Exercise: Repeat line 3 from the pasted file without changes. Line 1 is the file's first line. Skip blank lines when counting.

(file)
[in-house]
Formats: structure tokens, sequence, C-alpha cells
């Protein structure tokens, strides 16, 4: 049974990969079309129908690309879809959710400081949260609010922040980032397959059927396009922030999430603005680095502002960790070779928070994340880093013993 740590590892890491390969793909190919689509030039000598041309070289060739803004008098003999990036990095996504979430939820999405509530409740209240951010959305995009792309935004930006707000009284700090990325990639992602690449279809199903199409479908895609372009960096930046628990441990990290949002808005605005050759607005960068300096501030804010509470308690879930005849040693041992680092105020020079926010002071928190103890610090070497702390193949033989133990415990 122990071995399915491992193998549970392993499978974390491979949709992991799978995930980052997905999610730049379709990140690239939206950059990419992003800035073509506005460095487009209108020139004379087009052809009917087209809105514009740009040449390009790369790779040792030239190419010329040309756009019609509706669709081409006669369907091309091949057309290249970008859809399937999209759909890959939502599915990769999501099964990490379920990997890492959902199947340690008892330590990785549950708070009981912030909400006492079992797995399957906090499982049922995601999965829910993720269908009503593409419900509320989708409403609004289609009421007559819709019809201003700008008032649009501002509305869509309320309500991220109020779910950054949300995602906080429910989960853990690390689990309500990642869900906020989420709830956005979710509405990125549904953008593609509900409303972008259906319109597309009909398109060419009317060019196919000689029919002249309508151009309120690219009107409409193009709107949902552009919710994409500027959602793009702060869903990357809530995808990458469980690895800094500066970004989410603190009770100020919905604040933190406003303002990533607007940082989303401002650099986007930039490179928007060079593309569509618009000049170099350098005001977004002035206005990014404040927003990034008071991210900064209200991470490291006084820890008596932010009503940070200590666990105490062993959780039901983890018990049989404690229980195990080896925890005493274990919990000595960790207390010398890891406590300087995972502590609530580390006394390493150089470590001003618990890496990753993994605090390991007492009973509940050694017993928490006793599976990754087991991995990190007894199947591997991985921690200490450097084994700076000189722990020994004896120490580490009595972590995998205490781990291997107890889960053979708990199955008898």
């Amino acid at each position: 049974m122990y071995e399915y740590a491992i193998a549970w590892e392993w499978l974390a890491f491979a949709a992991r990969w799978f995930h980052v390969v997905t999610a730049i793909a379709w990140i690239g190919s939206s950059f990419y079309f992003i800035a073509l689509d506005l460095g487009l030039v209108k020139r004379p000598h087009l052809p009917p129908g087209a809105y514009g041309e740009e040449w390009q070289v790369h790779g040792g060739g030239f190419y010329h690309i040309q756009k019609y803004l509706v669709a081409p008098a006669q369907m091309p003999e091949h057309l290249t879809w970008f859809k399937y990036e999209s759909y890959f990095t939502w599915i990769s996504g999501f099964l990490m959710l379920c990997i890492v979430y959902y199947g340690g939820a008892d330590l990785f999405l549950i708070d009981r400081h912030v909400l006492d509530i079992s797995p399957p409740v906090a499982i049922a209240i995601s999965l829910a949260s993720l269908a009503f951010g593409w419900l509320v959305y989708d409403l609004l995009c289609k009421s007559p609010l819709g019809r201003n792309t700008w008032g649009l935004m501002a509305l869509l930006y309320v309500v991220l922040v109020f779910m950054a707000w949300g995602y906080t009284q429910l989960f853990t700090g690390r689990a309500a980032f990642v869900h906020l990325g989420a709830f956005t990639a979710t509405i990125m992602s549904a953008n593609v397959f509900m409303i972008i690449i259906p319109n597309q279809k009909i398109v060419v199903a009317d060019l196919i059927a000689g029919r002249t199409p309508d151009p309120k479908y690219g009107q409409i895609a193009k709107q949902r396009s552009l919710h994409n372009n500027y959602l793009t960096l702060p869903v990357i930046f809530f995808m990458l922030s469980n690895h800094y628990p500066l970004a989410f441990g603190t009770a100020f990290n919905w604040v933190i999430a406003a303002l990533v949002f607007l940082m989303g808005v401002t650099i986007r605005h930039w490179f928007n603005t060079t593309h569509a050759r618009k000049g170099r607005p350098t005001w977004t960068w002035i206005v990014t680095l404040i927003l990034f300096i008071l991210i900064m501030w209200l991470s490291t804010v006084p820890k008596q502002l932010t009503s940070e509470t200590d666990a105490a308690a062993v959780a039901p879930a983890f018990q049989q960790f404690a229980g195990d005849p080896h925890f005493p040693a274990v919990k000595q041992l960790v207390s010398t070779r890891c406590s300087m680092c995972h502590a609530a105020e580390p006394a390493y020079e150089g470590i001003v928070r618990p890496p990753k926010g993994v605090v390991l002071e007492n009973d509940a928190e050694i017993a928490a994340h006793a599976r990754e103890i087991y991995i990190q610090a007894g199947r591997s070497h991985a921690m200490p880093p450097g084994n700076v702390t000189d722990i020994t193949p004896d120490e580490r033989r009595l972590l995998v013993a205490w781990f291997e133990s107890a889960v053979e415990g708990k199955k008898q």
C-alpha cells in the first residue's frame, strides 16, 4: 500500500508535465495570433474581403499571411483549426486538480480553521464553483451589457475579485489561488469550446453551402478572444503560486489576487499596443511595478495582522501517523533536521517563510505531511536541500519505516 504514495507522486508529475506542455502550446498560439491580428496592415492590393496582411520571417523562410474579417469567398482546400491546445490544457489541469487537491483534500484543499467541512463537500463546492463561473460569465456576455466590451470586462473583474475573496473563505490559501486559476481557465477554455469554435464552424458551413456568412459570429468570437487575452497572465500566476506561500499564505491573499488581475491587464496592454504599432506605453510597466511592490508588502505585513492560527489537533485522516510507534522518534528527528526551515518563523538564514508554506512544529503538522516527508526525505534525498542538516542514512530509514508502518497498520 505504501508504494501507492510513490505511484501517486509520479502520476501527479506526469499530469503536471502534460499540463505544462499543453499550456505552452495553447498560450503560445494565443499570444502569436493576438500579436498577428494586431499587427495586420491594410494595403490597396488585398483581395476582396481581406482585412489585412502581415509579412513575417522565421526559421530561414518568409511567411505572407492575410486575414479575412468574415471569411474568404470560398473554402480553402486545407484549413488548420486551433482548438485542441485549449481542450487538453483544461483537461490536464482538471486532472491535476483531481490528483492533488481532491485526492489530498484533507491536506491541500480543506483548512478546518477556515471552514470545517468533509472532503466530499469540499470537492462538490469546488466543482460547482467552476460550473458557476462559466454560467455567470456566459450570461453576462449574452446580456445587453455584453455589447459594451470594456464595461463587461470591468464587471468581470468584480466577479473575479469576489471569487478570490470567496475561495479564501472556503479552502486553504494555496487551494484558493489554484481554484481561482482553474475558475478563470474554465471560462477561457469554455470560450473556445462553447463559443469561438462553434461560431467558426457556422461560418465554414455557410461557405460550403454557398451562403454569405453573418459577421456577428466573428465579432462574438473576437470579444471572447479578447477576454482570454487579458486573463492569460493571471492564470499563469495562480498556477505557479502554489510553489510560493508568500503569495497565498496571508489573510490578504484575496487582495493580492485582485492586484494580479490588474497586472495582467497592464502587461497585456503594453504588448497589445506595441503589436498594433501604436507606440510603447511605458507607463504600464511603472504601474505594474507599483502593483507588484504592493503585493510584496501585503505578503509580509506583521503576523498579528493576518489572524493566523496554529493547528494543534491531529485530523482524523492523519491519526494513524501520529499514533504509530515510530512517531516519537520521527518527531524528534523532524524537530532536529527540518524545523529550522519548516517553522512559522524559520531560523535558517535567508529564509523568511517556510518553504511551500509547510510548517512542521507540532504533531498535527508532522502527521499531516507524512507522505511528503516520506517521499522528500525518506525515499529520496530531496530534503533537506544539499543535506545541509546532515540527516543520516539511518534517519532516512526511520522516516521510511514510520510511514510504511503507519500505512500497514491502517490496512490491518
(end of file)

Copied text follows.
């Protein structure tokens, strides 16, 4: 049974990969079309129908690309879809959710400081949260609010922040980032397959059927396009922030999430603005680095502002960790070779928070994340880093013993 740590590892890491390969793909190919689509030039000598041309070289060739803004008098003999990036990095996504979430939820999405509530409740209240951010959305995009792309935004930006707000009284700090990325990639992602690449279809199903199409479908895609372009960096930046628990441990990290949002808005605005050759607005960068300096501030804010509470308690879930005849040693041992680092105020020079926010002071928190103890610090070497702390193949033989133990415990 122990071995399915491992193998549970392993499978974390491979949709992991799978995930980052997905999610730049379709990140690239939206950059990419992003800035073509506005460095487009209108020139004379087009052809009917087209809105514009740009040449390009790369790779040792030239190419010329040309756009019609509706669709081409006669369907091309091949057309290249970008859809399937999209759909890959939502599915990769999501099964990490379920990997890492959902199947340690008892330590990785549950708070009981912030909400006492079992797995399957906090499982049922995601999965829910993720269908009503593409419900509320989708409403609004289609009421007559819709019809201003700008008032649009501002509305869509309320309500991220109020779910950054949300995602906080429910989960853990690390689990309500990642869900906020989420709830956005979710509405990125549904953008593609509900409303972008259906319109597309009909398109060419009317060019196919000689029919002249309508151009309120690219009107409409193009709107949902552009919710994409500027959602793009702060869903990357809530995808990458469980690895800094500066970004989410603190009770100020919905604040933190406003303002990533607007940082989303401002650099986007930039490179928007060079593309569509618009000049170099350098005001977004002035206005990014404040927003990034008071991210900064209200991470490291006084820890008596932010009503940070200590666990105490062993959780039901983890018990049989404690229980195990080896925890005493274990919990000595960790207390010398890891406590300087995972502590609530580390006394390493150089470590001003618990890496990753993994605090390991007492009973509940050694017993928490006793599976990754087991991995990190007894199947591997991985921690200490450097084994700076000189722990020994004896120490580490009595972590995998205490781990291997107890889960053979708990199955008898």